Fitness / Technology / Video Games

Wearable Computing, Real World Gaming

Are we already wearing Next-Gen Consoles?

While out on a jog, I was listening to IGN’s Game Scoop! Podcast: Episode 258. The Game Scoop team began talking about Valve’s desire to enter the video game hardware market. If you are not up to speed on the topic, a job listing on Valve’s website for Industrial Designer includes the following description:

Valve is traditionally a software company. Open platforms like the PC and Mac are important to us, as they enable us and our partners to have a robust and direct relationship with customers. We’re frustrated by the lack of innovation in the computer hardware space though, so we’re jumping in. Even basic input, the keyboard and mouse, haven’t really changed in any meaningful way over the years. There’s a real void in the marketplace, and opportunities to create compelling user experiences are being overlooked.”Valve.com

The Game Scoop team discusses the topic and eventually begin to throw around the idea of wearable computing. While the idea seems as if it is only in development, I would argue that we are already deep within the waters, only without a proper captain. With devices like the Nike+ FuelBand, the bodybugg, and every smart phone on the market, the majority of consumers are already wearing computers.

My proposition? Integrate.

As an example, Apple alone has the financial means and infrastructure to develop app data integration into iOS. With iPhone, one can track their mileage, keep a to-do list, wake themselves up, play video games, track calories, read books… the list goes on and on!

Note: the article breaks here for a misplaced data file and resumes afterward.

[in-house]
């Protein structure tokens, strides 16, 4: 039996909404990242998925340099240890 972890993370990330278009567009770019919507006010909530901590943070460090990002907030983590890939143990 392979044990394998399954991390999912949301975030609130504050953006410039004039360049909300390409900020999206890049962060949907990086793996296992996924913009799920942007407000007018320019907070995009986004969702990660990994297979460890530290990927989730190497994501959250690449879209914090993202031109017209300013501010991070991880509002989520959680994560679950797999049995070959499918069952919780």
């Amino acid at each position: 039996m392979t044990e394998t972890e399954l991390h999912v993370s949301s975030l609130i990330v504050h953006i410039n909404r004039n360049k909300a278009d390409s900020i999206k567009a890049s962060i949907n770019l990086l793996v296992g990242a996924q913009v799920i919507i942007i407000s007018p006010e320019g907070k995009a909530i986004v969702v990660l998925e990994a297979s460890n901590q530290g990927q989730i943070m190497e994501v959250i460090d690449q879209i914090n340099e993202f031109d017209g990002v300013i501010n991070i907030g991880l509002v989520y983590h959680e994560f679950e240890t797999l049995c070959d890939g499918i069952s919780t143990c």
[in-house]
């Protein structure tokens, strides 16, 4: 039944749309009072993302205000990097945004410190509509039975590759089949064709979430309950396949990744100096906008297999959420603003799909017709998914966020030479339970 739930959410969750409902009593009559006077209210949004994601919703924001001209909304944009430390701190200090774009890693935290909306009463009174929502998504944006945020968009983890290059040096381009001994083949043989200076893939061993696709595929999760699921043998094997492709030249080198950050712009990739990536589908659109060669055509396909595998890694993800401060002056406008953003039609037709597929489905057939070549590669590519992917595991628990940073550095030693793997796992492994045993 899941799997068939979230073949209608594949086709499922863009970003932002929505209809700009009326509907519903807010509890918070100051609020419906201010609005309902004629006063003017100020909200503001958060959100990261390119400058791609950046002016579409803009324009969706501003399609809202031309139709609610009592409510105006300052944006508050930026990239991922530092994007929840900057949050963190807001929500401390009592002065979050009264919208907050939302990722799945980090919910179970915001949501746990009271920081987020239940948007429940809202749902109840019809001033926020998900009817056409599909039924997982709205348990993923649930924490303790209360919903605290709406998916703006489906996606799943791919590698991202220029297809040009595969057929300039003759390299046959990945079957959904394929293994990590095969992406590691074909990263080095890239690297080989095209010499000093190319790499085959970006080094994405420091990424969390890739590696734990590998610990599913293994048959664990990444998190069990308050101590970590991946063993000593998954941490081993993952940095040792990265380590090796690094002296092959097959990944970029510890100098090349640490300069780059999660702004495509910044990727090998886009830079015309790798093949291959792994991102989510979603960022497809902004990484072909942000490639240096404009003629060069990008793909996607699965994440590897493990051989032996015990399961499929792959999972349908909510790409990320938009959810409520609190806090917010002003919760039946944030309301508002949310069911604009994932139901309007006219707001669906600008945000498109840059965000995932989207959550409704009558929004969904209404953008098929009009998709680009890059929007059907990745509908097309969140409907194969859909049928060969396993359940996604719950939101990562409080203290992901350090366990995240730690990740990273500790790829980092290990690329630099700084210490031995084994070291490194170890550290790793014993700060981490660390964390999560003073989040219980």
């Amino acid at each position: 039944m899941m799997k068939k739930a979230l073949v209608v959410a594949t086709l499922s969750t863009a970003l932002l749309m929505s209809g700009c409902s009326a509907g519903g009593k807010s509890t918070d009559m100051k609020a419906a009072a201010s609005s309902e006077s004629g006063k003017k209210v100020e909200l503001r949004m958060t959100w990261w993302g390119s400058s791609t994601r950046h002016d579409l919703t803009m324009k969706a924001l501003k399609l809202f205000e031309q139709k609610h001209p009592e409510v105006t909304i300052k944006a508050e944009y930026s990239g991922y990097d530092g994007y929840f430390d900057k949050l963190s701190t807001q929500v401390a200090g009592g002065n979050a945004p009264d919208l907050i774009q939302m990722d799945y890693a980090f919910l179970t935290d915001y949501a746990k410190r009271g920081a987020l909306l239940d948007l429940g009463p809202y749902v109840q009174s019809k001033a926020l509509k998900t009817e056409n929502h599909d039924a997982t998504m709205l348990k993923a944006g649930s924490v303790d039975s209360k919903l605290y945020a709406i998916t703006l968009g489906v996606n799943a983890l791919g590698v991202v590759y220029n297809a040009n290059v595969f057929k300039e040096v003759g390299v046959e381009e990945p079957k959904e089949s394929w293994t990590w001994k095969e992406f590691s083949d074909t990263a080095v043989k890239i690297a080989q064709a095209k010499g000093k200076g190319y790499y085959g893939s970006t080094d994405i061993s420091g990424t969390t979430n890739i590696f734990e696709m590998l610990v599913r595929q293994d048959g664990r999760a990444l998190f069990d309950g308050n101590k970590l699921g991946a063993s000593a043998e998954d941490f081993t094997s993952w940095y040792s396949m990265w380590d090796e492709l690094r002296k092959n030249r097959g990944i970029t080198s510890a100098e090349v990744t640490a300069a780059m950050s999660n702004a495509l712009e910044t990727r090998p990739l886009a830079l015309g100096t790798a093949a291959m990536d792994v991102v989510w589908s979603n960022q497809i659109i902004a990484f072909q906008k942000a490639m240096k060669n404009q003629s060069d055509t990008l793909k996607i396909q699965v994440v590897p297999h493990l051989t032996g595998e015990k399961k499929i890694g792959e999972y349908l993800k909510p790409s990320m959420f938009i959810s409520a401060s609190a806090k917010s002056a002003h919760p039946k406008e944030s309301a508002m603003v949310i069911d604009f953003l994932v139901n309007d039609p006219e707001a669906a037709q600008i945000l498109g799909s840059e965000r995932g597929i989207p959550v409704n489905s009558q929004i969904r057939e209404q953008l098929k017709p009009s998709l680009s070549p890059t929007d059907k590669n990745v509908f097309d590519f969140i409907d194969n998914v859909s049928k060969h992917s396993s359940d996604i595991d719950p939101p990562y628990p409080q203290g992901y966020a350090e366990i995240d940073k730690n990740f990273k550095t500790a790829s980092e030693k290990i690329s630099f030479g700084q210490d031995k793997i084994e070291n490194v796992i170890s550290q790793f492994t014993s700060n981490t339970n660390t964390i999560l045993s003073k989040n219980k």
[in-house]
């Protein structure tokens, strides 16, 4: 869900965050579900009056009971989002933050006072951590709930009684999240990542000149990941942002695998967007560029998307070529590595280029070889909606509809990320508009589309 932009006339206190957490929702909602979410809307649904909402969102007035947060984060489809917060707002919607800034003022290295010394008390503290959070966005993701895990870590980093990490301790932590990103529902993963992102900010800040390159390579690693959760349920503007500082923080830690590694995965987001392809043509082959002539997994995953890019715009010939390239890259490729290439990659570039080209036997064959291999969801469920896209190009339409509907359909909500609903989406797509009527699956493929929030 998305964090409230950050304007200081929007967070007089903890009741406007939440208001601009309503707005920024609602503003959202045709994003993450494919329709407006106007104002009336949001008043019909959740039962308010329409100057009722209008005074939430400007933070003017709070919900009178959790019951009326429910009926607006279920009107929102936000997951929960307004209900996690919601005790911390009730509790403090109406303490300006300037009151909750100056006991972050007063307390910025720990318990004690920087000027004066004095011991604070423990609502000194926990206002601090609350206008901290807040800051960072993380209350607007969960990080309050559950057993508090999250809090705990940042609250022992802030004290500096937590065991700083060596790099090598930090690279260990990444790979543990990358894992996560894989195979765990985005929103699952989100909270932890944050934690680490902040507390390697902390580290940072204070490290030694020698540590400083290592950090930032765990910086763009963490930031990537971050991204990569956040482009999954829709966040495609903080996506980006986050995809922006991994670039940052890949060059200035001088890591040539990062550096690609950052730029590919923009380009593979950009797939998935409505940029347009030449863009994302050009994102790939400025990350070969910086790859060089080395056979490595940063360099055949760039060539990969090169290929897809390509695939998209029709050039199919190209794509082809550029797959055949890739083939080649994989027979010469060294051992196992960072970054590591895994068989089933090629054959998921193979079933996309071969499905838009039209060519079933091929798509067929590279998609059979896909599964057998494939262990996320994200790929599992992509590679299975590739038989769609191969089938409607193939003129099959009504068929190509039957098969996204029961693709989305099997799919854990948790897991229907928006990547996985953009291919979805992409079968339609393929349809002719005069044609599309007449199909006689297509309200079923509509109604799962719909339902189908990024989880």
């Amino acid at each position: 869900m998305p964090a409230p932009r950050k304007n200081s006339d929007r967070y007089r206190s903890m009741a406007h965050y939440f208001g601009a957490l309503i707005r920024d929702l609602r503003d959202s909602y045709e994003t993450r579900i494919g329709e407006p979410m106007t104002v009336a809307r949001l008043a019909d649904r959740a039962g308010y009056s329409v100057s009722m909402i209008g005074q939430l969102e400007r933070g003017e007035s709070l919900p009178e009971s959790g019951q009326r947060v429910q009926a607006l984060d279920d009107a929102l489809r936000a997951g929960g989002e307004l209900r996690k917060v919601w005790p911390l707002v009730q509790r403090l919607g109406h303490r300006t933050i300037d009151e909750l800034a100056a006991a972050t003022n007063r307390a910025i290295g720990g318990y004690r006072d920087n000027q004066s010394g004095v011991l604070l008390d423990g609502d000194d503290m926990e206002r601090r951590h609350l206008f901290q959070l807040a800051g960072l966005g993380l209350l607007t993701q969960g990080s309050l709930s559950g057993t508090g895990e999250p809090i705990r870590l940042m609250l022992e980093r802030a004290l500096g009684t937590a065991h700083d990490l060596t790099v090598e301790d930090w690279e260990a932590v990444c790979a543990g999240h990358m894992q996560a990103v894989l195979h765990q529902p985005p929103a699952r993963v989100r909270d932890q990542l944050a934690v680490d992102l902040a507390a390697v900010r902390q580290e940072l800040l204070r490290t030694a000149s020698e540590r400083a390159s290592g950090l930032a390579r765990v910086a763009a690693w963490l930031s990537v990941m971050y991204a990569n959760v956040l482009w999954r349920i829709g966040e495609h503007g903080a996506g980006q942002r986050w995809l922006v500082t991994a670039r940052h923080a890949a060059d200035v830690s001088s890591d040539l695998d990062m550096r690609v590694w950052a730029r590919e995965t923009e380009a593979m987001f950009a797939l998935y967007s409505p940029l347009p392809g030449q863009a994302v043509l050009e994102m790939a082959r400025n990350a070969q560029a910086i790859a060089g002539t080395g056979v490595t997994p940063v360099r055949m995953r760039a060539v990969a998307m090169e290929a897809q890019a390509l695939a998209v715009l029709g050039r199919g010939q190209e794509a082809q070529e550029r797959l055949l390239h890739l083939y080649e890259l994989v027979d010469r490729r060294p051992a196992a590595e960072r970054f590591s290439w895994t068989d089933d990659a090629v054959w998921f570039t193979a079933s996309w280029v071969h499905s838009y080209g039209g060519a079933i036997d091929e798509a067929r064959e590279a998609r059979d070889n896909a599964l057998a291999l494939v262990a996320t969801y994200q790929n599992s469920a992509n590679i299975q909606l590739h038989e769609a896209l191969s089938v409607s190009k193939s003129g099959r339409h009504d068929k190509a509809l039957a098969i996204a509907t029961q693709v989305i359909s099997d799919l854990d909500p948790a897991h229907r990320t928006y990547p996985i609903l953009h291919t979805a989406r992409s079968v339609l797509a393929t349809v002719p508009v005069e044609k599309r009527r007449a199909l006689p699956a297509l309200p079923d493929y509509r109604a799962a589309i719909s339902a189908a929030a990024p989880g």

What Apple needs to do is take all of the data the iPhone generates and compile it into a singular app. Maybe change the un-adopted Game Center app and call it iStats. Allow iStats to show you the record amount of times you’ve been re-tweeted, display your Facebook or Instagram “like” record, keep track of your Nike+ Fuel points, your calories burned each day, the number of cities you’ve visited, the average time spent on phone calls and with whom, your highest game scores, the food you consume, the TV shows you watch, the groceries you buy, how many hours you’ve worked, how much money you’ve earned, the time you spend in your car, the to-dos you finish…

Apple could create a real-life MMO just from the sheer amount of data that could be collected. We could step away from our TVs and into the real world. We could compete with friends and family not only with who has the highest Angry Birds score but who ate the healthiest that day. Instead of landing 12 apps on your smart phone all tracking different data sets, they could all be integrated into a singular source. App and OS developers alike could build in achievement systems when certain conditions are met. They could even promote certain products by showing greyed out icons or stats that become unlocked when a certain third-party device is paired with the smartphone, much like Nike + iPod.

Maybe I see this innovation because the feeling of productivity is so much more rewarding than any video game experience I’ve ever had. Maybe it’s because I hate the feeling I get after playing through a 20+ hour video game only to wonder “why?” If we are able to harness the task related achievement system and competitive factor of video games and apply it to real life, we have then entered a new era of gaming that provides us with productivity. All that’s left is narrative which is inevitably filled in by one’s Facebook wall.

The fact is, we are living in a world of wearable computing and have been for the past 6+ years. The next step in this evolution is integration.

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Kyle Starr is the writer of TheStarrList.com and The State of Gaming. Find Kyle on Twitter at @_kylestarr.

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